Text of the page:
Rules Versus Standards
The heavy reliance on Edmond is at least a little peculiar. After all, in Edmond, the Supreme Court rejected an Appointments Clause challenge to the Coast Guard Court of Criminal Appeals. Counsel for Arthrex gamely sought to distinguish that case by pointing to review authority there, but as Justice Kagan noted during questioning, that review was quite limited.
Moreover, no prior Appointments Clause case has made principal-officer review of agency adjudication, standing alone, the sine qua non of inferior officer status of the agency adjudicators. On the contrary, in Edmond itself, the Court acknowledged that its “cases have not set forth an exclusive criterion for distinguishing between principal and inferior officers for Appointments Clause purposes.” And that was in an opinion authored by Justice Scalia, who was generally a critic of multi-factor standards as opposed to clear rules.
Nonetheless, in what might be taken as a sign that the conservatives on the current Court hope to prove themselves more Catholic than the Pope, a number of them—especially Justices Thomas, Alito, and Gorsuch—expressed frustration with the seeming indeterminacy of a constitutional test that asks whether a principal officer (and thus the President) exercises sufficient supervision and control of an official to render that official an inferior officer. These justices, and perhaps others, may be attracted to the position on offer from Arthrex because it is more of a bright-line rule than the standard on offer from the United States and the private-party petitioners.
The debate over the relative costs and benefits of bright-line rules versus flexible standards has very deep roots. To vastly over-simplify, in modern times, conservatives have championed rules while liberals have championed standards, although everyone acknowledges that the contest is a matter of degree. No sensible legal system for a reasonably complex society could consist entirely of rules or entirely of standards.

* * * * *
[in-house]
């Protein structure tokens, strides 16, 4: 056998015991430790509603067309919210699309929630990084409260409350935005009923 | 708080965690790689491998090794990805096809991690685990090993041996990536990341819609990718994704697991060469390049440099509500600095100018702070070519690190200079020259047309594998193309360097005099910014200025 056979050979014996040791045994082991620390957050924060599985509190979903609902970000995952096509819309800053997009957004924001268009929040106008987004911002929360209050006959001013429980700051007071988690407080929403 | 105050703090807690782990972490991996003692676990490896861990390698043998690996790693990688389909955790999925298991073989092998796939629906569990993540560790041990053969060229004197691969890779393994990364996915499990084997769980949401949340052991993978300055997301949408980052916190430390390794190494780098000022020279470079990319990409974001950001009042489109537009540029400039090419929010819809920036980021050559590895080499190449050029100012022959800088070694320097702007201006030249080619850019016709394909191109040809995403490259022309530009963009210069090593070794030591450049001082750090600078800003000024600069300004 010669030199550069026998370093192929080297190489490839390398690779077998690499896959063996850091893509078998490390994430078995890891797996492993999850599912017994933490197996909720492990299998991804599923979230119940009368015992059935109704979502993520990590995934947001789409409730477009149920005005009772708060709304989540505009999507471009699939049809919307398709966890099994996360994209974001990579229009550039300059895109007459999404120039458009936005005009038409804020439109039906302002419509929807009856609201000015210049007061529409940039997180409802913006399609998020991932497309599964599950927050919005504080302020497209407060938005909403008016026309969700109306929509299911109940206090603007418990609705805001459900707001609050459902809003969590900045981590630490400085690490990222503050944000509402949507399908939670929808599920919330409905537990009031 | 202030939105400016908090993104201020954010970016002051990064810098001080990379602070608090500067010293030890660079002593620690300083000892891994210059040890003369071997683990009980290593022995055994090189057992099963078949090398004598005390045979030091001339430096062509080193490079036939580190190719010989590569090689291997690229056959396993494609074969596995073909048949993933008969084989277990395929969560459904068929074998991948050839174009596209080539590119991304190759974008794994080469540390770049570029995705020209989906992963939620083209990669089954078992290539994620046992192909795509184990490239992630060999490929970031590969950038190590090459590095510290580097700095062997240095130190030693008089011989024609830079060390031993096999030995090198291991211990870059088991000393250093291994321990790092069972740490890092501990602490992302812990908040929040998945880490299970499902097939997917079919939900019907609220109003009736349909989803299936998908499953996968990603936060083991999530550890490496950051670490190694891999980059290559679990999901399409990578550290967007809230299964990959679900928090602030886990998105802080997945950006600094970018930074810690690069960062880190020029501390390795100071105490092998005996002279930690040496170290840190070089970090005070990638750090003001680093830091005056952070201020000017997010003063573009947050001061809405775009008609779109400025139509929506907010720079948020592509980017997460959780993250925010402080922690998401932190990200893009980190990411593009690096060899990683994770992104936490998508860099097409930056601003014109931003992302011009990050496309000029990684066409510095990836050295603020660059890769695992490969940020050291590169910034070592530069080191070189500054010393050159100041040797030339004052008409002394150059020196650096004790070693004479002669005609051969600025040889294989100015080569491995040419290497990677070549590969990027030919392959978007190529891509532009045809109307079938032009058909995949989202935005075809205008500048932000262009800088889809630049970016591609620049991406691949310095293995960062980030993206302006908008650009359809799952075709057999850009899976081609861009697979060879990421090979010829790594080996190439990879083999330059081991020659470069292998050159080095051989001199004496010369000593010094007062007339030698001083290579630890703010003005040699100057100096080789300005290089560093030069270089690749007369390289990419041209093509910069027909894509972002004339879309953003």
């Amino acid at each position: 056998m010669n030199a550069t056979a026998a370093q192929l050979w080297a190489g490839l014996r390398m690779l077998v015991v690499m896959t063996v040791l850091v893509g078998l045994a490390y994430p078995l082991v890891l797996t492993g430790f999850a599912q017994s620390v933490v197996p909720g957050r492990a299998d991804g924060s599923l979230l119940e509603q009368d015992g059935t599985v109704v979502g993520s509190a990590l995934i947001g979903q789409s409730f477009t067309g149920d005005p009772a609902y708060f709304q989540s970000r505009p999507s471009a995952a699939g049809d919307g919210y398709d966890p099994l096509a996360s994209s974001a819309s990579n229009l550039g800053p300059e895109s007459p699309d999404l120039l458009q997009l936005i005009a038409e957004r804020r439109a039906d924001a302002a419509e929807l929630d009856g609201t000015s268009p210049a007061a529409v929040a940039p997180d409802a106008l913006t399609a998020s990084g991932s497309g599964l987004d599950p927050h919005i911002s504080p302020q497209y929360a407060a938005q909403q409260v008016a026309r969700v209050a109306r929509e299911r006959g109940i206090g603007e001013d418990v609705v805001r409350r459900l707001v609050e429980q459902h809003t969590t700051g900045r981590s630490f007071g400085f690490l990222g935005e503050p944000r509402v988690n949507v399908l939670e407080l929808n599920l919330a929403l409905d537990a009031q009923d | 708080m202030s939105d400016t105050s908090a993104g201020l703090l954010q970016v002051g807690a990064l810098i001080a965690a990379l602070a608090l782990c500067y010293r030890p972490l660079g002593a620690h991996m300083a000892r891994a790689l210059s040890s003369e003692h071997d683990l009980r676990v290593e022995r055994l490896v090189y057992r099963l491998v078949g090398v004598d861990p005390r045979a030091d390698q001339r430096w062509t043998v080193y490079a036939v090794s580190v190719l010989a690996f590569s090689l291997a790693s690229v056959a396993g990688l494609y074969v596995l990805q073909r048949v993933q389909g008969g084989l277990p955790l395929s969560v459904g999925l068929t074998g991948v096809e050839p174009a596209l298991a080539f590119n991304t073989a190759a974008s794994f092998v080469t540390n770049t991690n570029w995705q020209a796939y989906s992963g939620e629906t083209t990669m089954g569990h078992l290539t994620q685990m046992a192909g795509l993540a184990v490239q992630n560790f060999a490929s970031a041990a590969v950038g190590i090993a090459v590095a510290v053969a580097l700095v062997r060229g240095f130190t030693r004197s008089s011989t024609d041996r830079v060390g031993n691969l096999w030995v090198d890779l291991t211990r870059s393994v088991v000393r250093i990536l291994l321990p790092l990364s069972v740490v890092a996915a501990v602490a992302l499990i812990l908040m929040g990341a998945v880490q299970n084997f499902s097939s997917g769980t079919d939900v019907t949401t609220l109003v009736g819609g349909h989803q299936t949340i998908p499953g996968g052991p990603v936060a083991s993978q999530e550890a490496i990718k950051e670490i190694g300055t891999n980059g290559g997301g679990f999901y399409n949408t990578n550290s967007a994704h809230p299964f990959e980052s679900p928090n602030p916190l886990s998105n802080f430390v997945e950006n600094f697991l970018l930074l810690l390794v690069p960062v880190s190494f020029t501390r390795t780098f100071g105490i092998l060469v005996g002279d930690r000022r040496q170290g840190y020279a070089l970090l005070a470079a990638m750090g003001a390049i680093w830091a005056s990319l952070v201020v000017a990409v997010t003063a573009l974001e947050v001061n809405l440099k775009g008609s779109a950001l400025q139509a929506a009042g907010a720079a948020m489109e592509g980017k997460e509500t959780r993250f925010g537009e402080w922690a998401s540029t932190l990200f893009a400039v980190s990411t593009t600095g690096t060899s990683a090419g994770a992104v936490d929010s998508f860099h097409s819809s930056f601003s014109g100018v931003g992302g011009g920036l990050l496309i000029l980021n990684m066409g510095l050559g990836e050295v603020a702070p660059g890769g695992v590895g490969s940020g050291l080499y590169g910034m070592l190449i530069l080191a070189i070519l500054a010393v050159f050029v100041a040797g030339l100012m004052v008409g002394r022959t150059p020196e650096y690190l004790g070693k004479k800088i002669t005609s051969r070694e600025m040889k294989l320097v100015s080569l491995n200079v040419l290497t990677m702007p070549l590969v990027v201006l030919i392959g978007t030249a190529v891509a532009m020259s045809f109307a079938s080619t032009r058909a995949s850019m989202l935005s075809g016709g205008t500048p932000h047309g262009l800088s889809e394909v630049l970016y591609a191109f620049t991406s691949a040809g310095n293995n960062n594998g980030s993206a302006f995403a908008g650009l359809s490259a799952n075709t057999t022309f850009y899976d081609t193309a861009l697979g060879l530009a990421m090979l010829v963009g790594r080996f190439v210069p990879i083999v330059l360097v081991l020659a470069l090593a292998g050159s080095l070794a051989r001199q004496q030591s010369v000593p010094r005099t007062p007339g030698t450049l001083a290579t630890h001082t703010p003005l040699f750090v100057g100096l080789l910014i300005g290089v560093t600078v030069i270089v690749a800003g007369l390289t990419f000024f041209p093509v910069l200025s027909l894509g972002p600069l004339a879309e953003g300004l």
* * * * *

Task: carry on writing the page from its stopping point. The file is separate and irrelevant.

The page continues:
That said, the pro-standards side would seem to be especially strong in this case for two reasons. First, many of the virtues of rules concern their predictability as applied to individual actors subject to them. If the law defines a tax deduction or a crime with a vague standard, millions of people will have to guess at their peril as to what conduct is permitted. By contrast, the test for inferior versus principal officers applies not to individual conduct but to Congress in passing laws. Admittedly, there is value in the Supreme Court telling Congress where the line is, but in this context the mushiness of standards does not implicate the concerns of fair notice in the way it does as applied to conduct rules for millions of individuals.
Second, as Justice Breyer highlighted in his questioning, the federal government is enormously complicated, with personnel serving thousands of different roles. Any bright-line rule defining the line between principal and inferior officers that applies more or less mechanically across all agencies and functions would misfire repeatedly. Do all Assistant United States Attorneys need to be Senate-confirmed because some of their decisions—such as the decision whether to object to evidence offered at trial—are effectively unreviewable? Do relatively junior military officers, who can exercise effectively unreviewable command in the field, do so unconstitutionally because they are not Senate-confirmed? Only a flexible standard can lead to sensible results across such a wide range of circumstances.